Positional Therapy for Sleep Apnea
While CPAP therapy remains the gold standard for treating obstructive sleep apnea, there are other methods for managing this common sleep disorder. Positional sleep therapy is an easy way to help improve your sleep and reduce the frequency of apneas throughout the night. Positional therapy may even eliminate the need for CPAP entirely.
What is Positional Sleep Therapy?
To understand positional sleep therapy, we must first understand obstructive sleep apnea (OSA). OSA occurs when the muscles in the back of the throat collapse, blocking the airway and preventing oxygen from flowing through the body. In severe cases, these obstructions can occur more than 30 times per hour.
In less severe cases, however, some patients may only experience apneas while sleeping on their back. This is known as positional obstructive sleep apnea. Positional sleep therapy modifies your sleeping position to minimize apneas (periods of paused breathing). By having patients turn to sleep on their side, normal breathing patterns can resume.
How Does Positional Sleep Therapy Work?
Once a corrective sleep position is identified, your sleep doctor may recommend any number of devices to ensure you maintain that position all night long.
A common form of treatment is a wedge, or a tennis ball cut in half and secured to the back of a shirt. As the patient rolls to their back, the device produces pressure, causing them to transition back into the ideal sleeping position.
More hi-tech devices, such as the Lunoa NightBalance, will gently prompt users to maintain their sleep position with vibrations. Lunoa offers several vibration levels and learns which ones are most effective at providing therapy without waking the user.
Downsides to Positional Sleep Therapy
While positional sleep therapy works for some, others may find it less helpful. Some patients with orthopedic issues in their hips or joints will be unable to sleep continuously on their side.
Unlike CPAP therapy, positional sleep therapy is not trackable. You can never capture the essential data to know for sure if your altered sleeping position is actually decreasing sleep apneas over time. Additionally, with products such as memory foam mattresses becoming more common, simple devices such as wedges are not as effective as they once were.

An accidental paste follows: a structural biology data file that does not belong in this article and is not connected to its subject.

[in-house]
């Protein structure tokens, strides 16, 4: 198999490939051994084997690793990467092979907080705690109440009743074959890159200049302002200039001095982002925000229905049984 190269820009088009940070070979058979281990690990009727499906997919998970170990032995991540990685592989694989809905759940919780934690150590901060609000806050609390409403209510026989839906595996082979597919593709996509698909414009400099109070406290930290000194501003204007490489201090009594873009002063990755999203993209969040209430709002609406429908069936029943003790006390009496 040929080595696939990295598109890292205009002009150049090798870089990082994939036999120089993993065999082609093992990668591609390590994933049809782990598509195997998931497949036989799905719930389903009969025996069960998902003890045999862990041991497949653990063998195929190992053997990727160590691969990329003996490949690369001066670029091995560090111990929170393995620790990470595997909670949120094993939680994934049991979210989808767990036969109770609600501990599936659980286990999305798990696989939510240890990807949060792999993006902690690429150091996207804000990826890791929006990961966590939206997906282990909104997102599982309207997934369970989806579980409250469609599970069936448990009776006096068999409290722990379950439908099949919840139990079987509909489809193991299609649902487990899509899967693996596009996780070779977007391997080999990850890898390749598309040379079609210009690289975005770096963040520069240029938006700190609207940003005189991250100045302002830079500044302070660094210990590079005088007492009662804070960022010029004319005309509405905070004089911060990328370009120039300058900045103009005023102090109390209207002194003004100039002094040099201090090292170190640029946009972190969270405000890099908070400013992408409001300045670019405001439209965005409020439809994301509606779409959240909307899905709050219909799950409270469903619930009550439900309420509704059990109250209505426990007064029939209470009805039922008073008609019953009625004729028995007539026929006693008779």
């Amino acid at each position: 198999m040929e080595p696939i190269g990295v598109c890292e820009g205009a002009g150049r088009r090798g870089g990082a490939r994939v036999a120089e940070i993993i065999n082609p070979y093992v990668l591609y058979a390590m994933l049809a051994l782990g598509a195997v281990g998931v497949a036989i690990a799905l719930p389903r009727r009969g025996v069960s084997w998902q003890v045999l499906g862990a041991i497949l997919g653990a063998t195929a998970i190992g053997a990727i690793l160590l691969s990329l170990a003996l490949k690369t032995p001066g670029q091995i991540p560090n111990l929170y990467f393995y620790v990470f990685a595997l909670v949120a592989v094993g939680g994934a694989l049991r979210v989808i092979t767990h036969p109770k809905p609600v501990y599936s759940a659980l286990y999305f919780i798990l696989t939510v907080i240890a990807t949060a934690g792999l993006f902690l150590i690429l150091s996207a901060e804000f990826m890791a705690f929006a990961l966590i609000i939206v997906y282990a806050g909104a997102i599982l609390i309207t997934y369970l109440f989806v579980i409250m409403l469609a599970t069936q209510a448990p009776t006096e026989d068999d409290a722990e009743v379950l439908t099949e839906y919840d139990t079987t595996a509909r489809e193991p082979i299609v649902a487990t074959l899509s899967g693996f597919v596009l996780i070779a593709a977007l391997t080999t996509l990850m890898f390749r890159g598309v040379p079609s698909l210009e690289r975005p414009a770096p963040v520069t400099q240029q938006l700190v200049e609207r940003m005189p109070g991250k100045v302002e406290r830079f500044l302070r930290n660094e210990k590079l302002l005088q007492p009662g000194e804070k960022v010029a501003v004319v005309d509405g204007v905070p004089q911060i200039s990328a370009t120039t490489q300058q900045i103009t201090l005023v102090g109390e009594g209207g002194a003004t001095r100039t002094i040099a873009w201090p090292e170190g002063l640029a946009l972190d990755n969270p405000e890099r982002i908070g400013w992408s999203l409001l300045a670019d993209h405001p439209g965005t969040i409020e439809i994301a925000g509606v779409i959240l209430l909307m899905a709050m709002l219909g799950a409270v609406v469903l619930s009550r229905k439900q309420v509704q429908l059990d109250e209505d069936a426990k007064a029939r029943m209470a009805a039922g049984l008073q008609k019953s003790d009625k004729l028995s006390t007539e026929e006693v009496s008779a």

Using CPAP Therapy to Treat Positional OSA
If positional sleep therapy has been ineffective, or you are unable to maintain an ideal sleep position, CPAP therapy is the next step in treatment.
A CPAP machine provides pressurized air to your airway in order to keep it open throughout the night. With innovative features such as auto-adjusting air pressure, heated tubing and humidification, and minimal contact masks, CPAP therapy is more comfortable than ever – no matter how much you toss and turn.
Other Methods for Managing Sleep Apnea
There are other personal changes you can also make that can improve your sleep.
Carrying extra body weight contributes to sleep apnea. A thicker neck due to obesity can cause extra tissue in the throat to block your airway at night. Maintaining a healthy weight can help minimize sleep apnea symptoms.
Habits such as smoking or drinking alcohol aggravate sleep apnea symptoms. Nicotine is an irritant that causes swelling in the nose and throat, which can increase apneas. Alcohol relaxes the throat muscles which can cause your airway to close at night.
By quitting smoking and limiting alcohol consumption, especially around bedtime, you can more effectively manage your OSA and wake up rested.
This post was originally published on October 27, 2020 and updated on October 16, 2023.
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